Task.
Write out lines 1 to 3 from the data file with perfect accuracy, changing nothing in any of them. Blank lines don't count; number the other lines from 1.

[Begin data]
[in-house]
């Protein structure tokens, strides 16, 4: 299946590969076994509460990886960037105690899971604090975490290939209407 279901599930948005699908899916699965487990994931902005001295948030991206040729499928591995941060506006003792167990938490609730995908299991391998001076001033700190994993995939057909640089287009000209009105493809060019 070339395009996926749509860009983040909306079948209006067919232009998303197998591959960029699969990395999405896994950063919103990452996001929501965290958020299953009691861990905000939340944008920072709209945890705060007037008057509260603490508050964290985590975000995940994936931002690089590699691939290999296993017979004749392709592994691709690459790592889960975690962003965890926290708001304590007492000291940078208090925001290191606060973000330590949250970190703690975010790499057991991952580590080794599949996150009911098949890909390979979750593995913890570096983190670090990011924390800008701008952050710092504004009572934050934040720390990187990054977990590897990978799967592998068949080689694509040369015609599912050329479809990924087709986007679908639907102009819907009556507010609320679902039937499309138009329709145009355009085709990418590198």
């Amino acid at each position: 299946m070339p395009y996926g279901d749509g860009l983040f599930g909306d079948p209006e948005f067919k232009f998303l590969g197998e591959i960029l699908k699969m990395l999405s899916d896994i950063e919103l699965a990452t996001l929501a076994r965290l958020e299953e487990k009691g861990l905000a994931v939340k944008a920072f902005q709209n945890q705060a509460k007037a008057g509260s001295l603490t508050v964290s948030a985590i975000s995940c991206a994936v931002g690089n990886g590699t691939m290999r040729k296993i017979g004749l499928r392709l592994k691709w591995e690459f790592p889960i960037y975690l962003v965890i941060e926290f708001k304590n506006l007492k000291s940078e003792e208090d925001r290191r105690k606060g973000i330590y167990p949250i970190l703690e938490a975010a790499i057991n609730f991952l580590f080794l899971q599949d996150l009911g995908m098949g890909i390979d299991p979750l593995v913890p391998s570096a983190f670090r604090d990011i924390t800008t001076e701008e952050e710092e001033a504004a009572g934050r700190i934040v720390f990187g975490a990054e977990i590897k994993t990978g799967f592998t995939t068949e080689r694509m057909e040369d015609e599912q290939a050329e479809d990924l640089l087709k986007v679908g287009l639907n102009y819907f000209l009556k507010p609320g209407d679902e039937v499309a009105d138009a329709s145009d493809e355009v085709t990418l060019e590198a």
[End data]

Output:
[in-house]
């Protein structure tokens, strides 16, 4: 299946590969076994509460990886960037105690899971604090975490290939209407 279901599930948005699908899916699965487990994931902005001295948030991206040729499928591995941060506006003792167990938490609730995908299991391998001076001033700190994993995939057909640089287009000209009105493809060019 070339395009996926749509860009983040909306079948209006067919232009998303197998591959960029699969990395999405896994950063919103990452996001929501965290958020299953009691861990905000939340944008920072709209945890705060007037008057509260603490508050964290985590975000995940994936931002690089590699691939290999296993017979004749392709592994691709690459790592889960975690962003965890926290708001304590007492000291940078208090925001290191606060973000330590949250970190703690975010790499057991991952580590080794599949996150009911098949890909390979979750593995913890570096983190670090990011924390800008701008952050710092504004009572934050934040720390990187990054977990590897990978799967592998068949080689694509040369015609599912050329479809990924087709986007679908639907102009819907009556507010609320679902039937499309138009329709145009355009085709990418590198």
């Amino acid at each position: 299946m070339p395009y996926g279901d749509g860009l983040f599930g909306d079948p209006e948005f067919k232009f998303l590969g197998e591959i960029l699908k699969m990395l999405s899916d896994i950063e919103l699965a990452t996001l929501a076994r965290l958020e299953e487990k009691g861990l905000a994931v939340k944008a920072f902005q709209n945890q705060a509460k007037a008057g509260s001295l603490t508050v964290s948030a985590i975000s995940c991206a994936v931002g690089n990886g590699t691939m290999r040729k296993i017979g004749l499928r392709l592994k691709w591995e690459f790592p889960i960037y975690l962003v965890i941060e926290f708001k304590n506006l007492k000291s940078e003792e208090d925001r290191r105690k606060g973000i330590y167990p949250i970190l703690e938490a975010a790499i057991n609730f991952l580590f080794l899971q599949d996150l009911g995908m098949g890909i390979d299991p979750l593995v913890p391998s570096a983190f670090r604090d990011i924390t800008t001076e701008e952050e710092e001033a504004a009572g934050r700190i934040v720390f990187g975490a990054e977990i590897k994993t990978g799967f592998t995939t068949e080689r694509m057909e040369d015609e599912q290939a050329e479809d990924l640089l087709k986007v679908g287009l639907n102009y819907f000209l009556k507010p609320g209407d679902e039937v499309a009105d138009a329709s145009d493809e355009v085709t990418l060019e590198a």